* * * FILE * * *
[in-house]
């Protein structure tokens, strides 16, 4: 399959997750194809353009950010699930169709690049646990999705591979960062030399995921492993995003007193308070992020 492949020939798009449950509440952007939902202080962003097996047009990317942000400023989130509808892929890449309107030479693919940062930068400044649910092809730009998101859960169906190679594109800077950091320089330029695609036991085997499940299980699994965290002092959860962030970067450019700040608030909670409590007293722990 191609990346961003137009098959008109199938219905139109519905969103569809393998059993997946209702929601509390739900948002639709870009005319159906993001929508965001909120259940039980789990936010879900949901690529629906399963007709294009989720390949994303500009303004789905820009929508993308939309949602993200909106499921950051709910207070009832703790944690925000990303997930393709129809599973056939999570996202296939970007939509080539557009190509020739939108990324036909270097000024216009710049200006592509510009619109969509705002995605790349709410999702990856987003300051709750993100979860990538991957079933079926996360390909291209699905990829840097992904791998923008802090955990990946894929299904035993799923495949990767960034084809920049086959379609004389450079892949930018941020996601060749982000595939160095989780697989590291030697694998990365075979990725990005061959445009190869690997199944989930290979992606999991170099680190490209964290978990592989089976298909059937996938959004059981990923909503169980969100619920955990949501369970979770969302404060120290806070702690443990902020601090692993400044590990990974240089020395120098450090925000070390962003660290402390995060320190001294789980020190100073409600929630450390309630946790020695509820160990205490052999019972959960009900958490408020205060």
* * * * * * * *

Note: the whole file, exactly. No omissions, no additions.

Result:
[in-house]
């Protein structure tokens, strides 16, 4: 399959997750194809353009950010699930169709690049646990999705591979960062030399995921492993995003007193308070992020 492949020939798009449950509440952007939902202080962003097996047009990317942000400023989130509808892929890449309107030479693919940062930068400044649910092809730009998101859960169906190679594109800077950091320089330029695609036991085997499940299980699994965290002092959860962030970067450019700040608030909670409590007293722990 191609990346961003137009098959008109199938219905139109519905969103569809393998059993997946209702929601509390739900948002639709870009005319159906993001929508965001909120259940039980789990936010879900949901690529629906399963007709294009989720390949994303500009303004789905820009929508993308939309949602993200909106499921950051709910207070009832703790944690925000990303997930393709129809599973056939999570996202296939970007939509080539557009190509020739939108990324036909270097000024216009710049200006592509510009619109969509705002995605790349709410999702990856987003300051709750993100979860990538991957079933079926996360390909291209699905990829840097992904791998923008802090955990990946894929299904035993799923495949990767960034084809920049086959379609004389450079892949930018941020996601060749982000595939160095989780697989590291030697694998990365075979990725990005061959445009190869690997199944989930290979992606999991170099680190490209964290978990592989089976298909059937996938959004059981990923909503169980969100619920955990949501369970979770969302404060120290806070702690443990902020601090692993400044590990990974240089020395120098450090925000070390962003660290402390995060320190001294789980020190100073409600929630450390309630946790020695509820160990205490052999019972959960009900958490408020205060």